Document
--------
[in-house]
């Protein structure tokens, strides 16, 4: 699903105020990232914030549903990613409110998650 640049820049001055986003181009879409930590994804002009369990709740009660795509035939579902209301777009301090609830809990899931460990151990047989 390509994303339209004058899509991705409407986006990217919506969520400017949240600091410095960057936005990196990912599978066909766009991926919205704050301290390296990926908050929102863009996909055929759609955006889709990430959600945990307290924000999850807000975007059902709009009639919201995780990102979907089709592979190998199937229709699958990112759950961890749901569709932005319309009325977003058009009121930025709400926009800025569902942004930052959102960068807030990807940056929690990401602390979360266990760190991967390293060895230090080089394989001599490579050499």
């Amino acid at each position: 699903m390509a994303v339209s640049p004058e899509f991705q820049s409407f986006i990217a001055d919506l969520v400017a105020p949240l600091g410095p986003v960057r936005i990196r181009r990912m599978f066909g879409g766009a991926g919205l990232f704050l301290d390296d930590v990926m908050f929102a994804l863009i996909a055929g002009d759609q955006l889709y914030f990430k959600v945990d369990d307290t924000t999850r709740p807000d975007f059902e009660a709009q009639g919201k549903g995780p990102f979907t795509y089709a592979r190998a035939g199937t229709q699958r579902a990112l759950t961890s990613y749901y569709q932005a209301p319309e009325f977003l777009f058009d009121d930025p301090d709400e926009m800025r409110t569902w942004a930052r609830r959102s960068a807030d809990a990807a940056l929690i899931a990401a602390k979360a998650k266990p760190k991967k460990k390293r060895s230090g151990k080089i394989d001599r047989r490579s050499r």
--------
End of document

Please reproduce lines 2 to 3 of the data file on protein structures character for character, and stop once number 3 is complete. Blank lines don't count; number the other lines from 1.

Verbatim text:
């Protein structure tokens, strides 16, 4: 699903105020990232914030549903990613409110998650 640049820049001055986003181009879409930590994804002009369990709740009660795509035939579902209301777009301090609830809990899931460990151990047989 390509994303339209004058899509991705409407986006990217919506969520400017949240600091410095960057936005990196990912599978066909766009991926919205704050301290390296990926908050929102863009996909055929759609955006889709990430959600945990307290924000999850807000975007059902709009009639919201995780990102979907089709592979190998199937229709699958990112759950961890749901569709932005319309009325977003058009009121930025709400926009800025569902942004930052959102960068807030990807940056929690990401602390979360266990760190991967390293060895230090080089394989001599490579050499």
């Amino acid at each position: 699903m390509a994303v339209s640049p004058e899509f991705q820049s409407f986006i990217a001055d919506l969520v400017a105020p949240l600091g410095p986003v960057r936005i990196r181009r990912m599978f066909g879409g766009a991926g919205l990232f704050l301290d390296d930590v990926m908050f929102a994804l863009i996909a055929g002009d759609q955006l889709y914030f990430k959600v945990d369990d307290t924000t999850r709740p807000d975007f059902e009660a709009q009639g919201k549903g995780p990102f979907t795509y089709a592979r190998a035939g199937t229709q699958r579902a990112l759950t961890s990613y749901y569709q932005a209301p319309e009325f977003l777009f058009d009121d930025p301090d709400e926009m800025r409110t569902w942004a930052r609830r959102s960068a807030d809990a990807a940056l929690i899931a990401a602390k979360a998650k266990p760190k991967k460990k390293r060895s230090g151990k080089i394989d001599r047989r490579s050499r």